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John Demjanjuk, an Ohio grandfather, spent the final decades of his life dodging accusations he was notorious Nazi war criminal and concentration camp guard known as Ivan the Terrible.
But was the Cleveland autoworker really the mass-murdering bloodthirsty Nazi death camp guard? Or was he a hard working family man and Ukrainian refugee who escaped the horrors of World War II to live the American dream, as his family proclaimed?
Netflix’s new docuseries “The Devil Next Door,” which premiered Monday, tackles these uncomfortable — and unanswered — questions, and attempts to shed light on the murky life and legacy of Demjanjuk.
Demjanjuk, who had claimed he was a Ukrainian prisoner of war, became a naturalized American in 1958, changed his name from Ivan to John, forged a career as an autoworker, and started a family, according to Cleveland.com.
Demjanjuk lived with his wife and children in relative anonymity until 1986, when he was accused by international authorities of being Nazi war criminal Ivan the Terrible, a gas chamber operator at Treblinka, a concentration camp in German-occupied Poland where nearly a million people are believed to have perished, according to the New York Times.
In 1987, Demjanjuk was extradited to Israel, where he stood trial. During his case’s proceedings, which featured the gut wrenching testimonies of several Holocaust survivors and their families, prosecutors had argued Demjanjuk had operated the diesel engines which pumped carbon monoxide into the concentration camp’s gas chambers.
The case had largely hinged on the S.S. identity card of “Ivan the Terrible,” whose picture bore a striking resemblance to Demjanjuk. Prosecutors alleged Demjanjuk was the sadistic concentration camp butcher, who was known for slicing off the ears and noses of his prisoners with a sword, the Times also reported.
Demjanjuk was found guilty and sentenced to hang in 1988. His conviction was ultimately tossed out by the Israeli government, after new evidence surfaced that indicated Ivan the Terrible may have been a different Ukrainian national named Ivan Marchenko, according to the Times. Demjanjuk returned to the U.S., but was again deported in 2009 after Germany charged him in a new case as an accessory to murder of nearly 28,000 Jewish prisoners at Sobibor, another German extermination camp in occupied Poland, according to the Guardian.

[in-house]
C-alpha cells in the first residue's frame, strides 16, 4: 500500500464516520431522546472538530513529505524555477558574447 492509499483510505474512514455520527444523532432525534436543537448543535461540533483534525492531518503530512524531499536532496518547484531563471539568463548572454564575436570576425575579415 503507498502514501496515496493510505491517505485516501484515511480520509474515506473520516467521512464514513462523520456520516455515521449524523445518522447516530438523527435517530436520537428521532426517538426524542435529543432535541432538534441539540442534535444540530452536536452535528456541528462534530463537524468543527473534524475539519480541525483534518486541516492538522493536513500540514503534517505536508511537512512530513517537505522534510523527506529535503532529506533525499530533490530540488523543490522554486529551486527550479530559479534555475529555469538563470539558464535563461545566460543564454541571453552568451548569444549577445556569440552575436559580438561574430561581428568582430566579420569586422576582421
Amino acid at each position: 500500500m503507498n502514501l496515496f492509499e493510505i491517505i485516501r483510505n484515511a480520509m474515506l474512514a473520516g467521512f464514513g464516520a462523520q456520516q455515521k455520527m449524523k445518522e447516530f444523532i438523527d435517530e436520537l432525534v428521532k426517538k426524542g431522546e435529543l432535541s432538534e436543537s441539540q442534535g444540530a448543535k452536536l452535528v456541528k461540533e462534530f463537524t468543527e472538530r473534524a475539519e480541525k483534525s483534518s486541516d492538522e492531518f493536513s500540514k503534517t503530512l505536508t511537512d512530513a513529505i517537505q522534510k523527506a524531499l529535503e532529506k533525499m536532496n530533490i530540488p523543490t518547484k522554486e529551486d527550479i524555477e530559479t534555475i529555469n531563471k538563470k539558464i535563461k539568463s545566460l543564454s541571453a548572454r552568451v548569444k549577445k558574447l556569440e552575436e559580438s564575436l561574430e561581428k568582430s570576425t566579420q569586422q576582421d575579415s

He later stood trial in Germany, where he was found guilty, but had appealed the sentence.
"He's slipping,” Demjanjuk’s son-in-law Ed Nishnic told the Associated Press prior to his deportation. “He's not well," Nishnic said. "There are avenues that can be taken to prevent that. That would be the last thing we would like."
Demjanjuk, whose citizenship had been revoked by the U.S. government, died stateless in a German nursing home in 2012. He had been fighting the ruling in an appeals court at the time of his death. He was 91.
However, Demjanjuk’s family, who had always claimed he was a Ukrainian prisoner of war, and that the accusations were simply a case of mistaken identity, had fought vigorously to prevent his deportation to Germany, defended him, and stood by his side until his death.
“History will show Germany used him as a scapegoat to blame helpless Ukrainian P.O.W.’s for the deeds of Nazi Germans,” his son John Demjanjuk Jr. told the Times.
The man’s son also described his father as “a victim and a survivor of Soviet and German brutality” and called the charges in Germany a “political farce” in a 2012 opinion article authored for the Kyiv Post, a Ukrainian English language newspaper.
“At his advanced age and poor health he could not survive another legal process,” he wrote. “As Nazi Germany committed crimes against humanity by killing a forgotten several million Soviet POW’s by a tortuous starvation and diseased death, today’s Germany intentionally chose such a surviving POW as a scapegoat.”
The family has largely disappeared from the public spotlight since their father’s passing in 2012.
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